For a while, George Papandreou and Antonis Samaras indirectly put Amherst at the center of the Euro crisis. Now Greece, the markets and the Eurozone have moved on to a far more troubling situation with Italy, touching French, and recently even German bond sales as well.
As we all know, there are real issues with the indebtedness of some members of the Eurozone, but the real base of this problem is the introduction of the Euro in the first place. For all the benefits it provided as a single currency, it was created without true political integration and it was not intended to become a transfer union, despite its vastly disparate member economies.
While obviously there is some fundamental level of reforms that should happen with government budgets in the Eurozone, member nations can’t all implement austerity at the same time. As a market, the Eurozone largely trades within itself, which means that if there is cutting in one part, there needs to be spending in another part or aggregate demand will fall. As Christina Romer argued before an audience at Princeton several weeks ago, austerity is definitely contractionary.
Several times now, European governments have revised their growth estimates downward, leading to lower tax receipts, and thus further cuts. Yet certain European (and American) leaders and politicians have clung to the idea of expansionary austerity that Paul Krugman has dubbed “the confidence fairy:” the idea that businesses will have greater confidence and will spend, invest and hire. Yet, so far it is recession forecasts and not sightings of the confidence fairy that have actually appeared on the horizon.
However the immediate crisis isn’t just about those debt loads; it’s about the spiking interest rates faced by nations like Italy (which is actually running a primary account surplus) that make the continued servicing of the debt unsustainable. This is a crisis made worse by the intractable European Central Bank (ECB), which seems determined to bind Europe in a straightjacket of austerity, throw it over the Cliffs of Dover, and watch it sink beneath the waves while cooing to itself about how “impeccably” it has performed with regards to price stability. The periphery nations — Italy, Greece, Spain and Portugal — desperately need to regain competitiveness. Were they not members of the Eurozone, these countries would have seen their currencies depreciate, helped by their central banks’ purchases of government debt, making their exports more attractive to foreign buyers and their debt loads more tenable.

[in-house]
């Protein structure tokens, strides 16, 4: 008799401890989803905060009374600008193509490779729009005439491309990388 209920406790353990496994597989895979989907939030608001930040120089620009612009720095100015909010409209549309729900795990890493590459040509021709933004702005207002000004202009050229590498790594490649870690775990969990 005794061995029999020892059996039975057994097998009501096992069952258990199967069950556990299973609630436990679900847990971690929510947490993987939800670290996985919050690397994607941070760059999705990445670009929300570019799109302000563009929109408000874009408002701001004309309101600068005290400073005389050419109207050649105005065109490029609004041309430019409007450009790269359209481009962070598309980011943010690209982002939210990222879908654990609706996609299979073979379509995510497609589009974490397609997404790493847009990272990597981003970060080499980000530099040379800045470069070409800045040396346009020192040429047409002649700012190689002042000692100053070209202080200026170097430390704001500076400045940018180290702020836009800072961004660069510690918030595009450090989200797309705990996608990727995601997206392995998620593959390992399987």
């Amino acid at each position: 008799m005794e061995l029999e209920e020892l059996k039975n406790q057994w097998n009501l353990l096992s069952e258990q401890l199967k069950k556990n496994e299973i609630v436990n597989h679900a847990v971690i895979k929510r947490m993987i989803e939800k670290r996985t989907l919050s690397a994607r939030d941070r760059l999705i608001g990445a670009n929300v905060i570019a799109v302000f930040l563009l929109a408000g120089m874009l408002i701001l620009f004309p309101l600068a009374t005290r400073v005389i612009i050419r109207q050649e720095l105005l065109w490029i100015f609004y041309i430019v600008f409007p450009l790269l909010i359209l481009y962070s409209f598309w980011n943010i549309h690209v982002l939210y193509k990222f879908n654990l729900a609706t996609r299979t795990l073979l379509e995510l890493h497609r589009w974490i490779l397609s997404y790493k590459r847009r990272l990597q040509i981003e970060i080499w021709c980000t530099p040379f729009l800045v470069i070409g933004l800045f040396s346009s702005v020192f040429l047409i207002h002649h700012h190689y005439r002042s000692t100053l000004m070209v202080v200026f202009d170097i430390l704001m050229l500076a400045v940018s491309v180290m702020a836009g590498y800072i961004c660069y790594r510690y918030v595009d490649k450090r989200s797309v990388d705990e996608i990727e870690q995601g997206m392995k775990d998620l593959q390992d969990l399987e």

As members of a currency union (with the Euro being in many ways, a de facto gold standard), this hasn’t happened. One way to achieve the ultimate goal of restoring competitiveness would be through extremely painful internal devaluation, involving decreases in wages. Or a better way to get to that goal, as German Kantoos Economics argues, is for the ECB to allow inflation to rise in the core Euro countries.
Unfortunately, there’s a phrase making its way around economics blogs that rings all too true, and is starting to look ever more prescient — that the Euro’s epitaph will read “Because the ECB feared three percent inflation.” Indeed the bank’s myopic focus on combating nonexistent inflation (currently even less than the two percent normally aimed for by central banks) is making the problem even worse for the periphery. Coinciding with a universal acceptance of austerity, politics and policy, not profligacy, will be to blame if the Euro meets a bitter end. Both the Federal Reserve and the Bank of England have taken different views, and pursued quantitative easing. Even with this inflationary policy, and actual inflation at around five percent, the United Kingdom, which has control over its own currency, and is a lender of last resort, enjoys very low interest rates on its debt. A friend recently posited to me that this is actually because voters in the United Kingdom showed their support for their government’s austerity initiatives, but when you look to Spain, this argument falls flat. Spain just recently elected an austerity preaching conservative government, yet the interest it must pay to borrow money has nearly doubled in the past month. This is the case even though the country still has one of the Eurozone’s lower debt to gross domestic product ratios — and lower than that of the United Kingdom.
The only way out is for the ECB to expend some of its “political capital” and credibility by announcing that it will stand fully behind the debts of Eurozone nations, and assume a more Fed-like role. Support for this action isn’t limited to left wing academics like Krugman; The Economist has also called for “vast monetary loosening,” and for the ECB to become a lender of last resort to stop the self-fulfilling prophecy of spiraling interest rates from fears of default. Ironically, such a move might calm the markets enough to prevent the ECB from actually needing to do it.
Ostensibly, the ECB has chosen to follow a straight path of hard money because it is afraid of fueling moral hazard that periphery nations, once down from the hot seat, will lose the will to pursue the reforms the Eurozone’s leaders are demanding. And so the time is swiftly approaching that the ECB will have to ask itself a serious question — whether it would prefer to moralize all the way over those Cliffs of Dover, or whether it would rather still have a currency to be a central bank for. If it doesn’t act soon and change course, there will be no need for ECB-head Mario Draghi (or his predecessor, Jean-Claude Trichet) to ask for whom the bell tolls.